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Immunology - Essay Example

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NATURAL KILLER CELLS Name Natural Killer Cells Discuss the role of NK cells in innate anti-viral immunity and explain how NK cells are able to kill many types of virus-infected cells and not normal host cells. Natural killer cells are an important part of the innate immune system of the human beings…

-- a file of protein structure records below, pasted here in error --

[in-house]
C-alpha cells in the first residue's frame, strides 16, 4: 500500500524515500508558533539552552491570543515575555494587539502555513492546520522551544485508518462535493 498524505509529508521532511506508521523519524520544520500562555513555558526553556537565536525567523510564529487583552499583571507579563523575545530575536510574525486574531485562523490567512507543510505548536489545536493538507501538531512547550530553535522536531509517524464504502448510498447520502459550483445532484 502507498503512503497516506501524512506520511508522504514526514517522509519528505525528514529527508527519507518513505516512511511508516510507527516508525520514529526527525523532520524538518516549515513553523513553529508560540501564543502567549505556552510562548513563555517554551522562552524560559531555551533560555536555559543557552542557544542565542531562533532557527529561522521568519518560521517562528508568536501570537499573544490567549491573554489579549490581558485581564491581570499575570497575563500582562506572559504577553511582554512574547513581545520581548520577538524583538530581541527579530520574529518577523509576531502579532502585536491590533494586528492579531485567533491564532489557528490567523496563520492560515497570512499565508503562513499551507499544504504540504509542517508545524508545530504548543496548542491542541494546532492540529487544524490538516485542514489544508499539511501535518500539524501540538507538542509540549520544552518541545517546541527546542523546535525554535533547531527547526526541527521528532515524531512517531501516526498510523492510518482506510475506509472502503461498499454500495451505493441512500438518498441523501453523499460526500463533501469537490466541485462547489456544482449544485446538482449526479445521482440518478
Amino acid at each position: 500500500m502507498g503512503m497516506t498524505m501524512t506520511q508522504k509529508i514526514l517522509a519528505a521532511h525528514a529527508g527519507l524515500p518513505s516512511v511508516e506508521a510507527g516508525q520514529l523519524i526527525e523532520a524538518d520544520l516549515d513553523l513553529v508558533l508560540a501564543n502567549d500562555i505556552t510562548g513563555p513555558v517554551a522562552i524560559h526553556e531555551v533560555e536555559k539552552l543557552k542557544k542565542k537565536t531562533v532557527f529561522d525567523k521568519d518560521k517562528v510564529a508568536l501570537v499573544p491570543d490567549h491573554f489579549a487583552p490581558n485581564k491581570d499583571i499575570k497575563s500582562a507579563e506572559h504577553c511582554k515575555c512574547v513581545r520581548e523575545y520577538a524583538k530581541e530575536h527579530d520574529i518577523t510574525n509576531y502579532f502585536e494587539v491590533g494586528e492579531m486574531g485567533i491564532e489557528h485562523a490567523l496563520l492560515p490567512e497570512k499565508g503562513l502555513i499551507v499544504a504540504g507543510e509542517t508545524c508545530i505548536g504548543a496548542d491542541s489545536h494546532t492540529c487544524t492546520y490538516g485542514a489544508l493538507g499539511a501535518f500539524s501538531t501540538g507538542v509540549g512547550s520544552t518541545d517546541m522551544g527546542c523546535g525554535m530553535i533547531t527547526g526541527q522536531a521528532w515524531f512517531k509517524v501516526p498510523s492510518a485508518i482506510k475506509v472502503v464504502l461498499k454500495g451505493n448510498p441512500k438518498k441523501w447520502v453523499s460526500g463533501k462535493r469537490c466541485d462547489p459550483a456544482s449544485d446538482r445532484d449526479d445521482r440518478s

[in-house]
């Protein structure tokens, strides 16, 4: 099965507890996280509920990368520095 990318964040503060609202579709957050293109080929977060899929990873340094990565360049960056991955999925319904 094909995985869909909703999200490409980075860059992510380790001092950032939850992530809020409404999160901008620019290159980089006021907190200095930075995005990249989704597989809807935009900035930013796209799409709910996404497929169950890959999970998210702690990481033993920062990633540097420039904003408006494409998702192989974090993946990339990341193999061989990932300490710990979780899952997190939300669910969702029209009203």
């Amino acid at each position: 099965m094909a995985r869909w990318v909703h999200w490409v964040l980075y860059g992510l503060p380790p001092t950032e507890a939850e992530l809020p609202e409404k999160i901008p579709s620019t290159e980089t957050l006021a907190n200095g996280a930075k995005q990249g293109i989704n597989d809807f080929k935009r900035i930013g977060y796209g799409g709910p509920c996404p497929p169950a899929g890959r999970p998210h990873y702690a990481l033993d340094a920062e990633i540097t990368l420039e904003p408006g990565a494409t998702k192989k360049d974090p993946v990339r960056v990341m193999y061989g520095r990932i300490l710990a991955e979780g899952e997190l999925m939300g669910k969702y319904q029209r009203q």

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Download file to see previous pages These cells develop in the human beings with the assistance of Interleukin 15 and they arise from the bone marrow through the CD34 cells which are hematopoietic stem cells. The natural killer cells do have a few T cell markers but unlike the T lymphocytes, thymus is not required for the maturation of the natural killer cells (Levinson 2008 p. 421). Another important aspect which is unique to these cells is that their quantity does not reduce in pathologic conditions which involve T Cells like Severe Combined Immunodeficiency Disease. Natural killer cells are referred to as “natural” owing to the fact that they can function without having any previous interaction with the virus and their non-specificity as they can act on all viruses. Also their efficiency is not improved by previous infections. These cells have an important function of protecting the body against viruses and this is proved as humans who do not have natural killer cells in their body have a higher susceptibility to develop lethal viral infections which include varicella zoster virus and cytomegalovirus (Hoffman et al 2013 p. 210; Levinson 2008 p. 421,422). Natural killer cells are an important constituent of the innate immunity and are amongst the first immune cells to reach the areas of inflammation and initiate an immune response. They are larger in size as compared to the B and T cells which is owing to the greater amount of cytoplasm in these cells which is composed of granules containing cytotoxic substances. These granules along with the substances within them are known to be identical to the granules of cytotoxic CD8 T lymphocytes (Lambris 2007 p.7). A significant role of these cells is that they come into action in an infection before the activation of T cells. It is also known that these cells are the first producers of interferon gamma. This prompt response of natural killer cells is noteworthy because individuals who have properly functioning T cell responses but lack natural killer cells have a tendency to develop fatal viral infections (Lambris 2007 p.7; Marsh et al 2000 p.46). Natural killer cells mainly follow two pathways for attacking and destroying the cells that they target. The first pathway is the cytotoxic granule dependent pathway. In this process, the receptors of the natural killer cells bind to the cells that are infected by viruses. This attachment promotes the secretion of perforin as well as granzymes that are present within the cytotoxic granules of the natural killer cells. Perforin is a protein that has a role in creating pores whereas granzymes are a group of proteases. Perforin acts on the membrane of the cell infected by the virus and creates pores, forming a passage for the granzymes into the attacked cell. The granzymes in turn activate the caspase protease system by either direct activation or by the production of Cytochrome c within the mitochondria which then leads to the apoptosome path for the initiation of the caspase system. Thus, this activation of the caspase protease system results in the cell death and destruction of infected cells. The second path that is used by the natural killer cells for the induction of apoptosis of the cells infected with viruses is known as the death receptor pathway. The natural killer cell memranes have the Fas ligand bound to them. In this path, the natural killer cells uses these ligands leading to the trimerization of the Fas receptors which ...Download file to see next pages Read More